Guizotia abyssinica is a tropical Composite from which varieties with high-fat seeds were bred in Africa very early.
In parts of Africa and Asia, the seeds have long been eaten fried, or made into oil and flour for food.
In Europe, the oil-containing seeds have long been part of birdseed mixes.
Only since a few years the plant is used for green manure in Central Europe. It is sown only after the grain
harvest in July or August, grows quickly up to 2 meters high, and already in September the plant is in flower.
But its seeds do not ripen before winter in normal Central European weather, so no offspring is disturbing the crop growing of the next year.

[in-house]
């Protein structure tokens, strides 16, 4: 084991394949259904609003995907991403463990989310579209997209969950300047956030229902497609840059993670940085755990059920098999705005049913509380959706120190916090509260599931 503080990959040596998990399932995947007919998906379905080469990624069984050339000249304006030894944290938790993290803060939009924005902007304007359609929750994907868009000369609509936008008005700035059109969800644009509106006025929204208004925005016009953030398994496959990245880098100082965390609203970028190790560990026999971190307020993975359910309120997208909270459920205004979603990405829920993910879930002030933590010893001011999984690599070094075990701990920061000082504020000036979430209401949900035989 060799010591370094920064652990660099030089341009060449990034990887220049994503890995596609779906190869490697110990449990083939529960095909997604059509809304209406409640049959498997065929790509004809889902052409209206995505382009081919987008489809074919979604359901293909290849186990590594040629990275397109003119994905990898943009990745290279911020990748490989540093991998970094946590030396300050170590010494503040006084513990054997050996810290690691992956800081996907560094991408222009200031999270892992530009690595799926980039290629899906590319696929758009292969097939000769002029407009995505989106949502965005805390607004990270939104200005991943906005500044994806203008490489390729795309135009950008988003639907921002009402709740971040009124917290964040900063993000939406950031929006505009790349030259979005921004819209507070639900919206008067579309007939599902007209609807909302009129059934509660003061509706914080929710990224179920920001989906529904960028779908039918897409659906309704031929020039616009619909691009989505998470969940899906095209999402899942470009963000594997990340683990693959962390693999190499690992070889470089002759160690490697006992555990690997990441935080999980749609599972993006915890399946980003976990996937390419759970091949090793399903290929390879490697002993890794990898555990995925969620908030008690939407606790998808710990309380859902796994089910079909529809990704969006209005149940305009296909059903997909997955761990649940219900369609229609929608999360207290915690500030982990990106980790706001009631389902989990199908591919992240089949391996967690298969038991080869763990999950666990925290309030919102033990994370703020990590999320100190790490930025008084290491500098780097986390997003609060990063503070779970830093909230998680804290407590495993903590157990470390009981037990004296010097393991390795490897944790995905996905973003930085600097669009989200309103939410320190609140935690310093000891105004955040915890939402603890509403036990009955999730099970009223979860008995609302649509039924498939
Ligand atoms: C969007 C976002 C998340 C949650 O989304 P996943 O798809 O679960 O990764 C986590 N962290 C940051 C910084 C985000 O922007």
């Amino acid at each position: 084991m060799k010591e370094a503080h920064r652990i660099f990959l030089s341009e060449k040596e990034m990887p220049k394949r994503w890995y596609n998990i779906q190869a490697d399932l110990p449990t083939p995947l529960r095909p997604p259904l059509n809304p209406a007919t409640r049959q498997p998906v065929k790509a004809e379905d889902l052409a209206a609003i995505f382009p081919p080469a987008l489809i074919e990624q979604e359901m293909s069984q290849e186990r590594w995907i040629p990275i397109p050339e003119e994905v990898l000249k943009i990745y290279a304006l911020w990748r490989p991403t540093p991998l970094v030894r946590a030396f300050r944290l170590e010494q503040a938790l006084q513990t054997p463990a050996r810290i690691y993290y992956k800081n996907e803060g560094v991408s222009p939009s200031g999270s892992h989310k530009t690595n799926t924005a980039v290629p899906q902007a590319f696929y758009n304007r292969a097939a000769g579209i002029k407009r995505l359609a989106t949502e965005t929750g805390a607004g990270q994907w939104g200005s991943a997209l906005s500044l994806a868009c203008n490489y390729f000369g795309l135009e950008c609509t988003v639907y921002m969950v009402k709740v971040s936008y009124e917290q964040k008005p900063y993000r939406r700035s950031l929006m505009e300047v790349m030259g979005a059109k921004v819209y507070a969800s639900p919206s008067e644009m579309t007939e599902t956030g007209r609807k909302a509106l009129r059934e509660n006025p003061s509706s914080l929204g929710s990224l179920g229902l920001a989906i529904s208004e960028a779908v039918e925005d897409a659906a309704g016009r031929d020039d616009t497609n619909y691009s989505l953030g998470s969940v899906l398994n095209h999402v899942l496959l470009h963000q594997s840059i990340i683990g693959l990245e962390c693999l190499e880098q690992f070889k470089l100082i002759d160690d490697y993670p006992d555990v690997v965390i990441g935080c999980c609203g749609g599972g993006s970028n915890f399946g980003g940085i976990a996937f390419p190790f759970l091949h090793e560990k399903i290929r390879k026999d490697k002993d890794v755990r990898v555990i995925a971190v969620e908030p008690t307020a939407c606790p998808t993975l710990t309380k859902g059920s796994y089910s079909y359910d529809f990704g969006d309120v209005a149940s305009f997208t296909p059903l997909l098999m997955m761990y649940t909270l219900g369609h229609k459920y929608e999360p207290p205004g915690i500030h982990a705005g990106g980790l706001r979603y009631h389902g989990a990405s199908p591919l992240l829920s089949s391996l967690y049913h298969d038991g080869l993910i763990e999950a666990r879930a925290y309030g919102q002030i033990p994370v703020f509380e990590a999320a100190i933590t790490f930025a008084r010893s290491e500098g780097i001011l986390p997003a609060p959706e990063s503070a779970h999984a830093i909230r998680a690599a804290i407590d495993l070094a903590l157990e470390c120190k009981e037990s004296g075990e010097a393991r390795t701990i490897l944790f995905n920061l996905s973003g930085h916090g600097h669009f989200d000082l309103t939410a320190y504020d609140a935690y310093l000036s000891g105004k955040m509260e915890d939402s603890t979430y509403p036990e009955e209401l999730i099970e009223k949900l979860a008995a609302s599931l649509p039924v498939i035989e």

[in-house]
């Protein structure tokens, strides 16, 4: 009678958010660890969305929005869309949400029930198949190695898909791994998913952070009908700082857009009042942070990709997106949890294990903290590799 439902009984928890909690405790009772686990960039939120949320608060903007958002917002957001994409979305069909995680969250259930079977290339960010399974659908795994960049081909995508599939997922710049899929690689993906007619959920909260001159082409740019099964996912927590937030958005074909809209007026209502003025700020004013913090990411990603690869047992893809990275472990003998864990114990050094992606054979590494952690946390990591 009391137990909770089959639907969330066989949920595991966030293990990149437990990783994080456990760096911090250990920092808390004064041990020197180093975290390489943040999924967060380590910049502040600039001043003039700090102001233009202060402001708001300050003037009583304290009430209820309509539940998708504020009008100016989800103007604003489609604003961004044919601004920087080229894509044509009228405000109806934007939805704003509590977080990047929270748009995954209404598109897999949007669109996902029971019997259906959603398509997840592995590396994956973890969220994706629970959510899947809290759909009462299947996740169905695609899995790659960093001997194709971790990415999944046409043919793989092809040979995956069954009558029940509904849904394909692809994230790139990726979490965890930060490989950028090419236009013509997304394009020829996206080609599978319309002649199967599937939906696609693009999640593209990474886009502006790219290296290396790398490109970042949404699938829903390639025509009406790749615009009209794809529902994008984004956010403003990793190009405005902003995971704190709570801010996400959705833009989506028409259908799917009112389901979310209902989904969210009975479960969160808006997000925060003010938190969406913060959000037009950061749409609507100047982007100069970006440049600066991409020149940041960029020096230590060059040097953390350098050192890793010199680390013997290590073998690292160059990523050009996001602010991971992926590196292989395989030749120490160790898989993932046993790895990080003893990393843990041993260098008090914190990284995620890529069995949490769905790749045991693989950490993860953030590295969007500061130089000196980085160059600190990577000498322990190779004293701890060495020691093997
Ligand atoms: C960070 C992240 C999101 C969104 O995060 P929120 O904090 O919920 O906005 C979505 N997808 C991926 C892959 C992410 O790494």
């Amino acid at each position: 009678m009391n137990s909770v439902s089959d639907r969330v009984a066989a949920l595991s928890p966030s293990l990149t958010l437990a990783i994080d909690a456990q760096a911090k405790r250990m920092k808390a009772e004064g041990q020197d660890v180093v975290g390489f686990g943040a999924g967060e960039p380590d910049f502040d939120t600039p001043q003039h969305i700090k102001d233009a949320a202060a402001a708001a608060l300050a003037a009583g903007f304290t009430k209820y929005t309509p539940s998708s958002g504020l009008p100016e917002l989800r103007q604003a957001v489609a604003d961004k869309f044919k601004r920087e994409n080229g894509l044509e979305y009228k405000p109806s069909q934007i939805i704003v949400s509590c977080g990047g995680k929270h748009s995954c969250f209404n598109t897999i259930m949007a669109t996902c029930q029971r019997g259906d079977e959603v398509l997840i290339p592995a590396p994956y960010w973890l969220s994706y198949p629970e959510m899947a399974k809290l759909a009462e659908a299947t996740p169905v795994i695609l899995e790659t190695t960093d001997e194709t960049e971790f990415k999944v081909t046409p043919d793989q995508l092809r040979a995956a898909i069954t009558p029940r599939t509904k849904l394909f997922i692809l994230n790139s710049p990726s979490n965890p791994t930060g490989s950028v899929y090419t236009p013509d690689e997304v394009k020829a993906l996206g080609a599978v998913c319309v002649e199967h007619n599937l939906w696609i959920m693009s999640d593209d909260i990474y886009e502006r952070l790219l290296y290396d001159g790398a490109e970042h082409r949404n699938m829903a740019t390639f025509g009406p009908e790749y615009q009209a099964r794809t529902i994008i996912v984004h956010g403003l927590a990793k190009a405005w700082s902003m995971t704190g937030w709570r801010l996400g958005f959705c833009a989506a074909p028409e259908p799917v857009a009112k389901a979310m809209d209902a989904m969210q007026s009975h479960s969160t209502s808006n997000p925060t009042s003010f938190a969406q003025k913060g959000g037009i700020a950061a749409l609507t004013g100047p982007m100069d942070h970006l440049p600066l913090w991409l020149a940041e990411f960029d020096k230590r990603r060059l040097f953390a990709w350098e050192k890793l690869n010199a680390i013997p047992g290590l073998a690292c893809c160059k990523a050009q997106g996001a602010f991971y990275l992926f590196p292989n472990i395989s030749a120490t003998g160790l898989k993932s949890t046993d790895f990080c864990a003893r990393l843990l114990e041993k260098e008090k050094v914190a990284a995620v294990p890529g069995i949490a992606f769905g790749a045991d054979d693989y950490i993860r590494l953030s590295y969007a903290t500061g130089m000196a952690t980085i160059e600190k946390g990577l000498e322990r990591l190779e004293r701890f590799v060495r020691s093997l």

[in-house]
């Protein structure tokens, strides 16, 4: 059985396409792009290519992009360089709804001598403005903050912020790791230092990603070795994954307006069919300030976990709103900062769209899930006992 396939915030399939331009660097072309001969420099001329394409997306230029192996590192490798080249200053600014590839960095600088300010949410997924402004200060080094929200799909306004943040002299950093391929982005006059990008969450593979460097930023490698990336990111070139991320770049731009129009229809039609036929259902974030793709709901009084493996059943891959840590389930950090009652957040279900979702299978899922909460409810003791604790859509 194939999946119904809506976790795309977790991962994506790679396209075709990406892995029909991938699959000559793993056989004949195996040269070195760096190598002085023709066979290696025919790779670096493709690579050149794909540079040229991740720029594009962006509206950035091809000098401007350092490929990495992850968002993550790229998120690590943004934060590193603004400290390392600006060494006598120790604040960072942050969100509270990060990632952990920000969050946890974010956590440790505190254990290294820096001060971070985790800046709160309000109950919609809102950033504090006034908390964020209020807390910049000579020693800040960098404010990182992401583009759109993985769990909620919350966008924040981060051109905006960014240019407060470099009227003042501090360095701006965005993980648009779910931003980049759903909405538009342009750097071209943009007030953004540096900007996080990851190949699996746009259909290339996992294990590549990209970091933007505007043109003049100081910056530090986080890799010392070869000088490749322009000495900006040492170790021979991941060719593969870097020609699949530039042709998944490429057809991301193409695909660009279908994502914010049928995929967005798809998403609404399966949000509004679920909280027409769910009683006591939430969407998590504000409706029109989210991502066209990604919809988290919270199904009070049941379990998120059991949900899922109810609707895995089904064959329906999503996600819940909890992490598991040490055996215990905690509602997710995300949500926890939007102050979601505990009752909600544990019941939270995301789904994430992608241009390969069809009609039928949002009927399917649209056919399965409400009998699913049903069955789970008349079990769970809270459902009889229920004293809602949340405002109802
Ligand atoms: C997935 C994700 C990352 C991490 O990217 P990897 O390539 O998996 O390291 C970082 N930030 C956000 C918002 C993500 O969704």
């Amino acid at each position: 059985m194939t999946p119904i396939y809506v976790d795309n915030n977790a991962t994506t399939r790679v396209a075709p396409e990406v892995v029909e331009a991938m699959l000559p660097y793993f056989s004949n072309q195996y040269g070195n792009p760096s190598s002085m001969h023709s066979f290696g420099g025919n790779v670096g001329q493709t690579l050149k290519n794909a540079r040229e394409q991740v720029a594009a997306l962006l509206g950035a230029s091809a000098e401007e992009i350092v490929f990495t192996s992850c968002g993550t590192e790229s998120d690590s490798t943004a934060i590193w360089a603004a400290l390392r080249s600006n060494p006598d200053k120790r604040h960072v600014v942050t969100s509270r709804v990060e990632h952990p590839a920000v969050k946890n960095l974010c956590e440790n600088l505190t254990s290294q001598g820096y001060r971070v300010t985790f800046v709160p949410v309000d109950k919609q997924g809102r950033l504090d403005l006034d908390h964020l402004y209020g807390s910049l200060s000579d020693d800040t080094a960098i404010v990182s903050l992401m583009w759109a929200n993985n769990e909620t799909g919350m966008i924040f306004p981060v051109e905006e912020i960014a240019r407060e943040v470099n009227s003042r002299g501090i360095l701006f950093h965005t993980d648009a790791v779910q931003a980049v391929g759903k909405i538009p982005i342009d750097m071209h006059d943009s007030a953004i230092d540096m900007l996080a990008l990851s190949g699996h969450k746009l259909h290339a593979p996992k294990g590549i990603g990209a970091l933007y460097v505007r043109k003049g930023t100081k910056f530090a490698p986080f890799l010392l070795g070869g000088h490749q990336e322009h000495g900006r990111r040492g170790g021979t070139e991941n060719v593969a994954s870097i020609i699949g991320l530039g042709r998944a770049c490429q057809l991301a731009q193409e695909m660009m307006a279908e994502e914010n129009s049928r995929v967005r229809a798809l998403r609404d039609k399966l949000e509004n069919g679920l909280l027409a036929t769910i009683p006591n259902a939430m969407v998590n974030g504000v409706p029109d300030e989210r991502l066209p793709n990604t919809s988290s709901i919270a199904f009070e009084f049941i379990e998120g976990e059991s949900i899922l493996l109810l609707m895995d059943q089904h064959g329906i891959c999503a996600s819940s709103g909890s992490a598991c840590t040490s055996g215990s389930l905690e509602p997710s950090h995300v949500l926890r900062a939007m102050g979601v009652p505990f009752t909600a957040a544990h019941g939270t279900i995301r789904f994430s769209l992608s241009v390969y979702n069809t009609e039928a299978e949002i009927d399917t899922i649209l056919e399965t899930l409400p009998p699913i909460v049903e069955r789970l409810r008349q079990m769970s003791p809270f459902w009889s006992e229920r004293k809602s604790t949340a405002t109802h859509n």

The tropical plants freeze to death in winter. Guizotia seed is cheap, and its usage saves expensive chemical fertilizer.
That is why Guizotia abyssinica is an ideal green manure plant in Central Europe, with which the farmer has no extra work.
For example, around Kehl in the Upper Rhine Valley in Southwest Germany, this type of green manure has been practiced frequently since about 2020.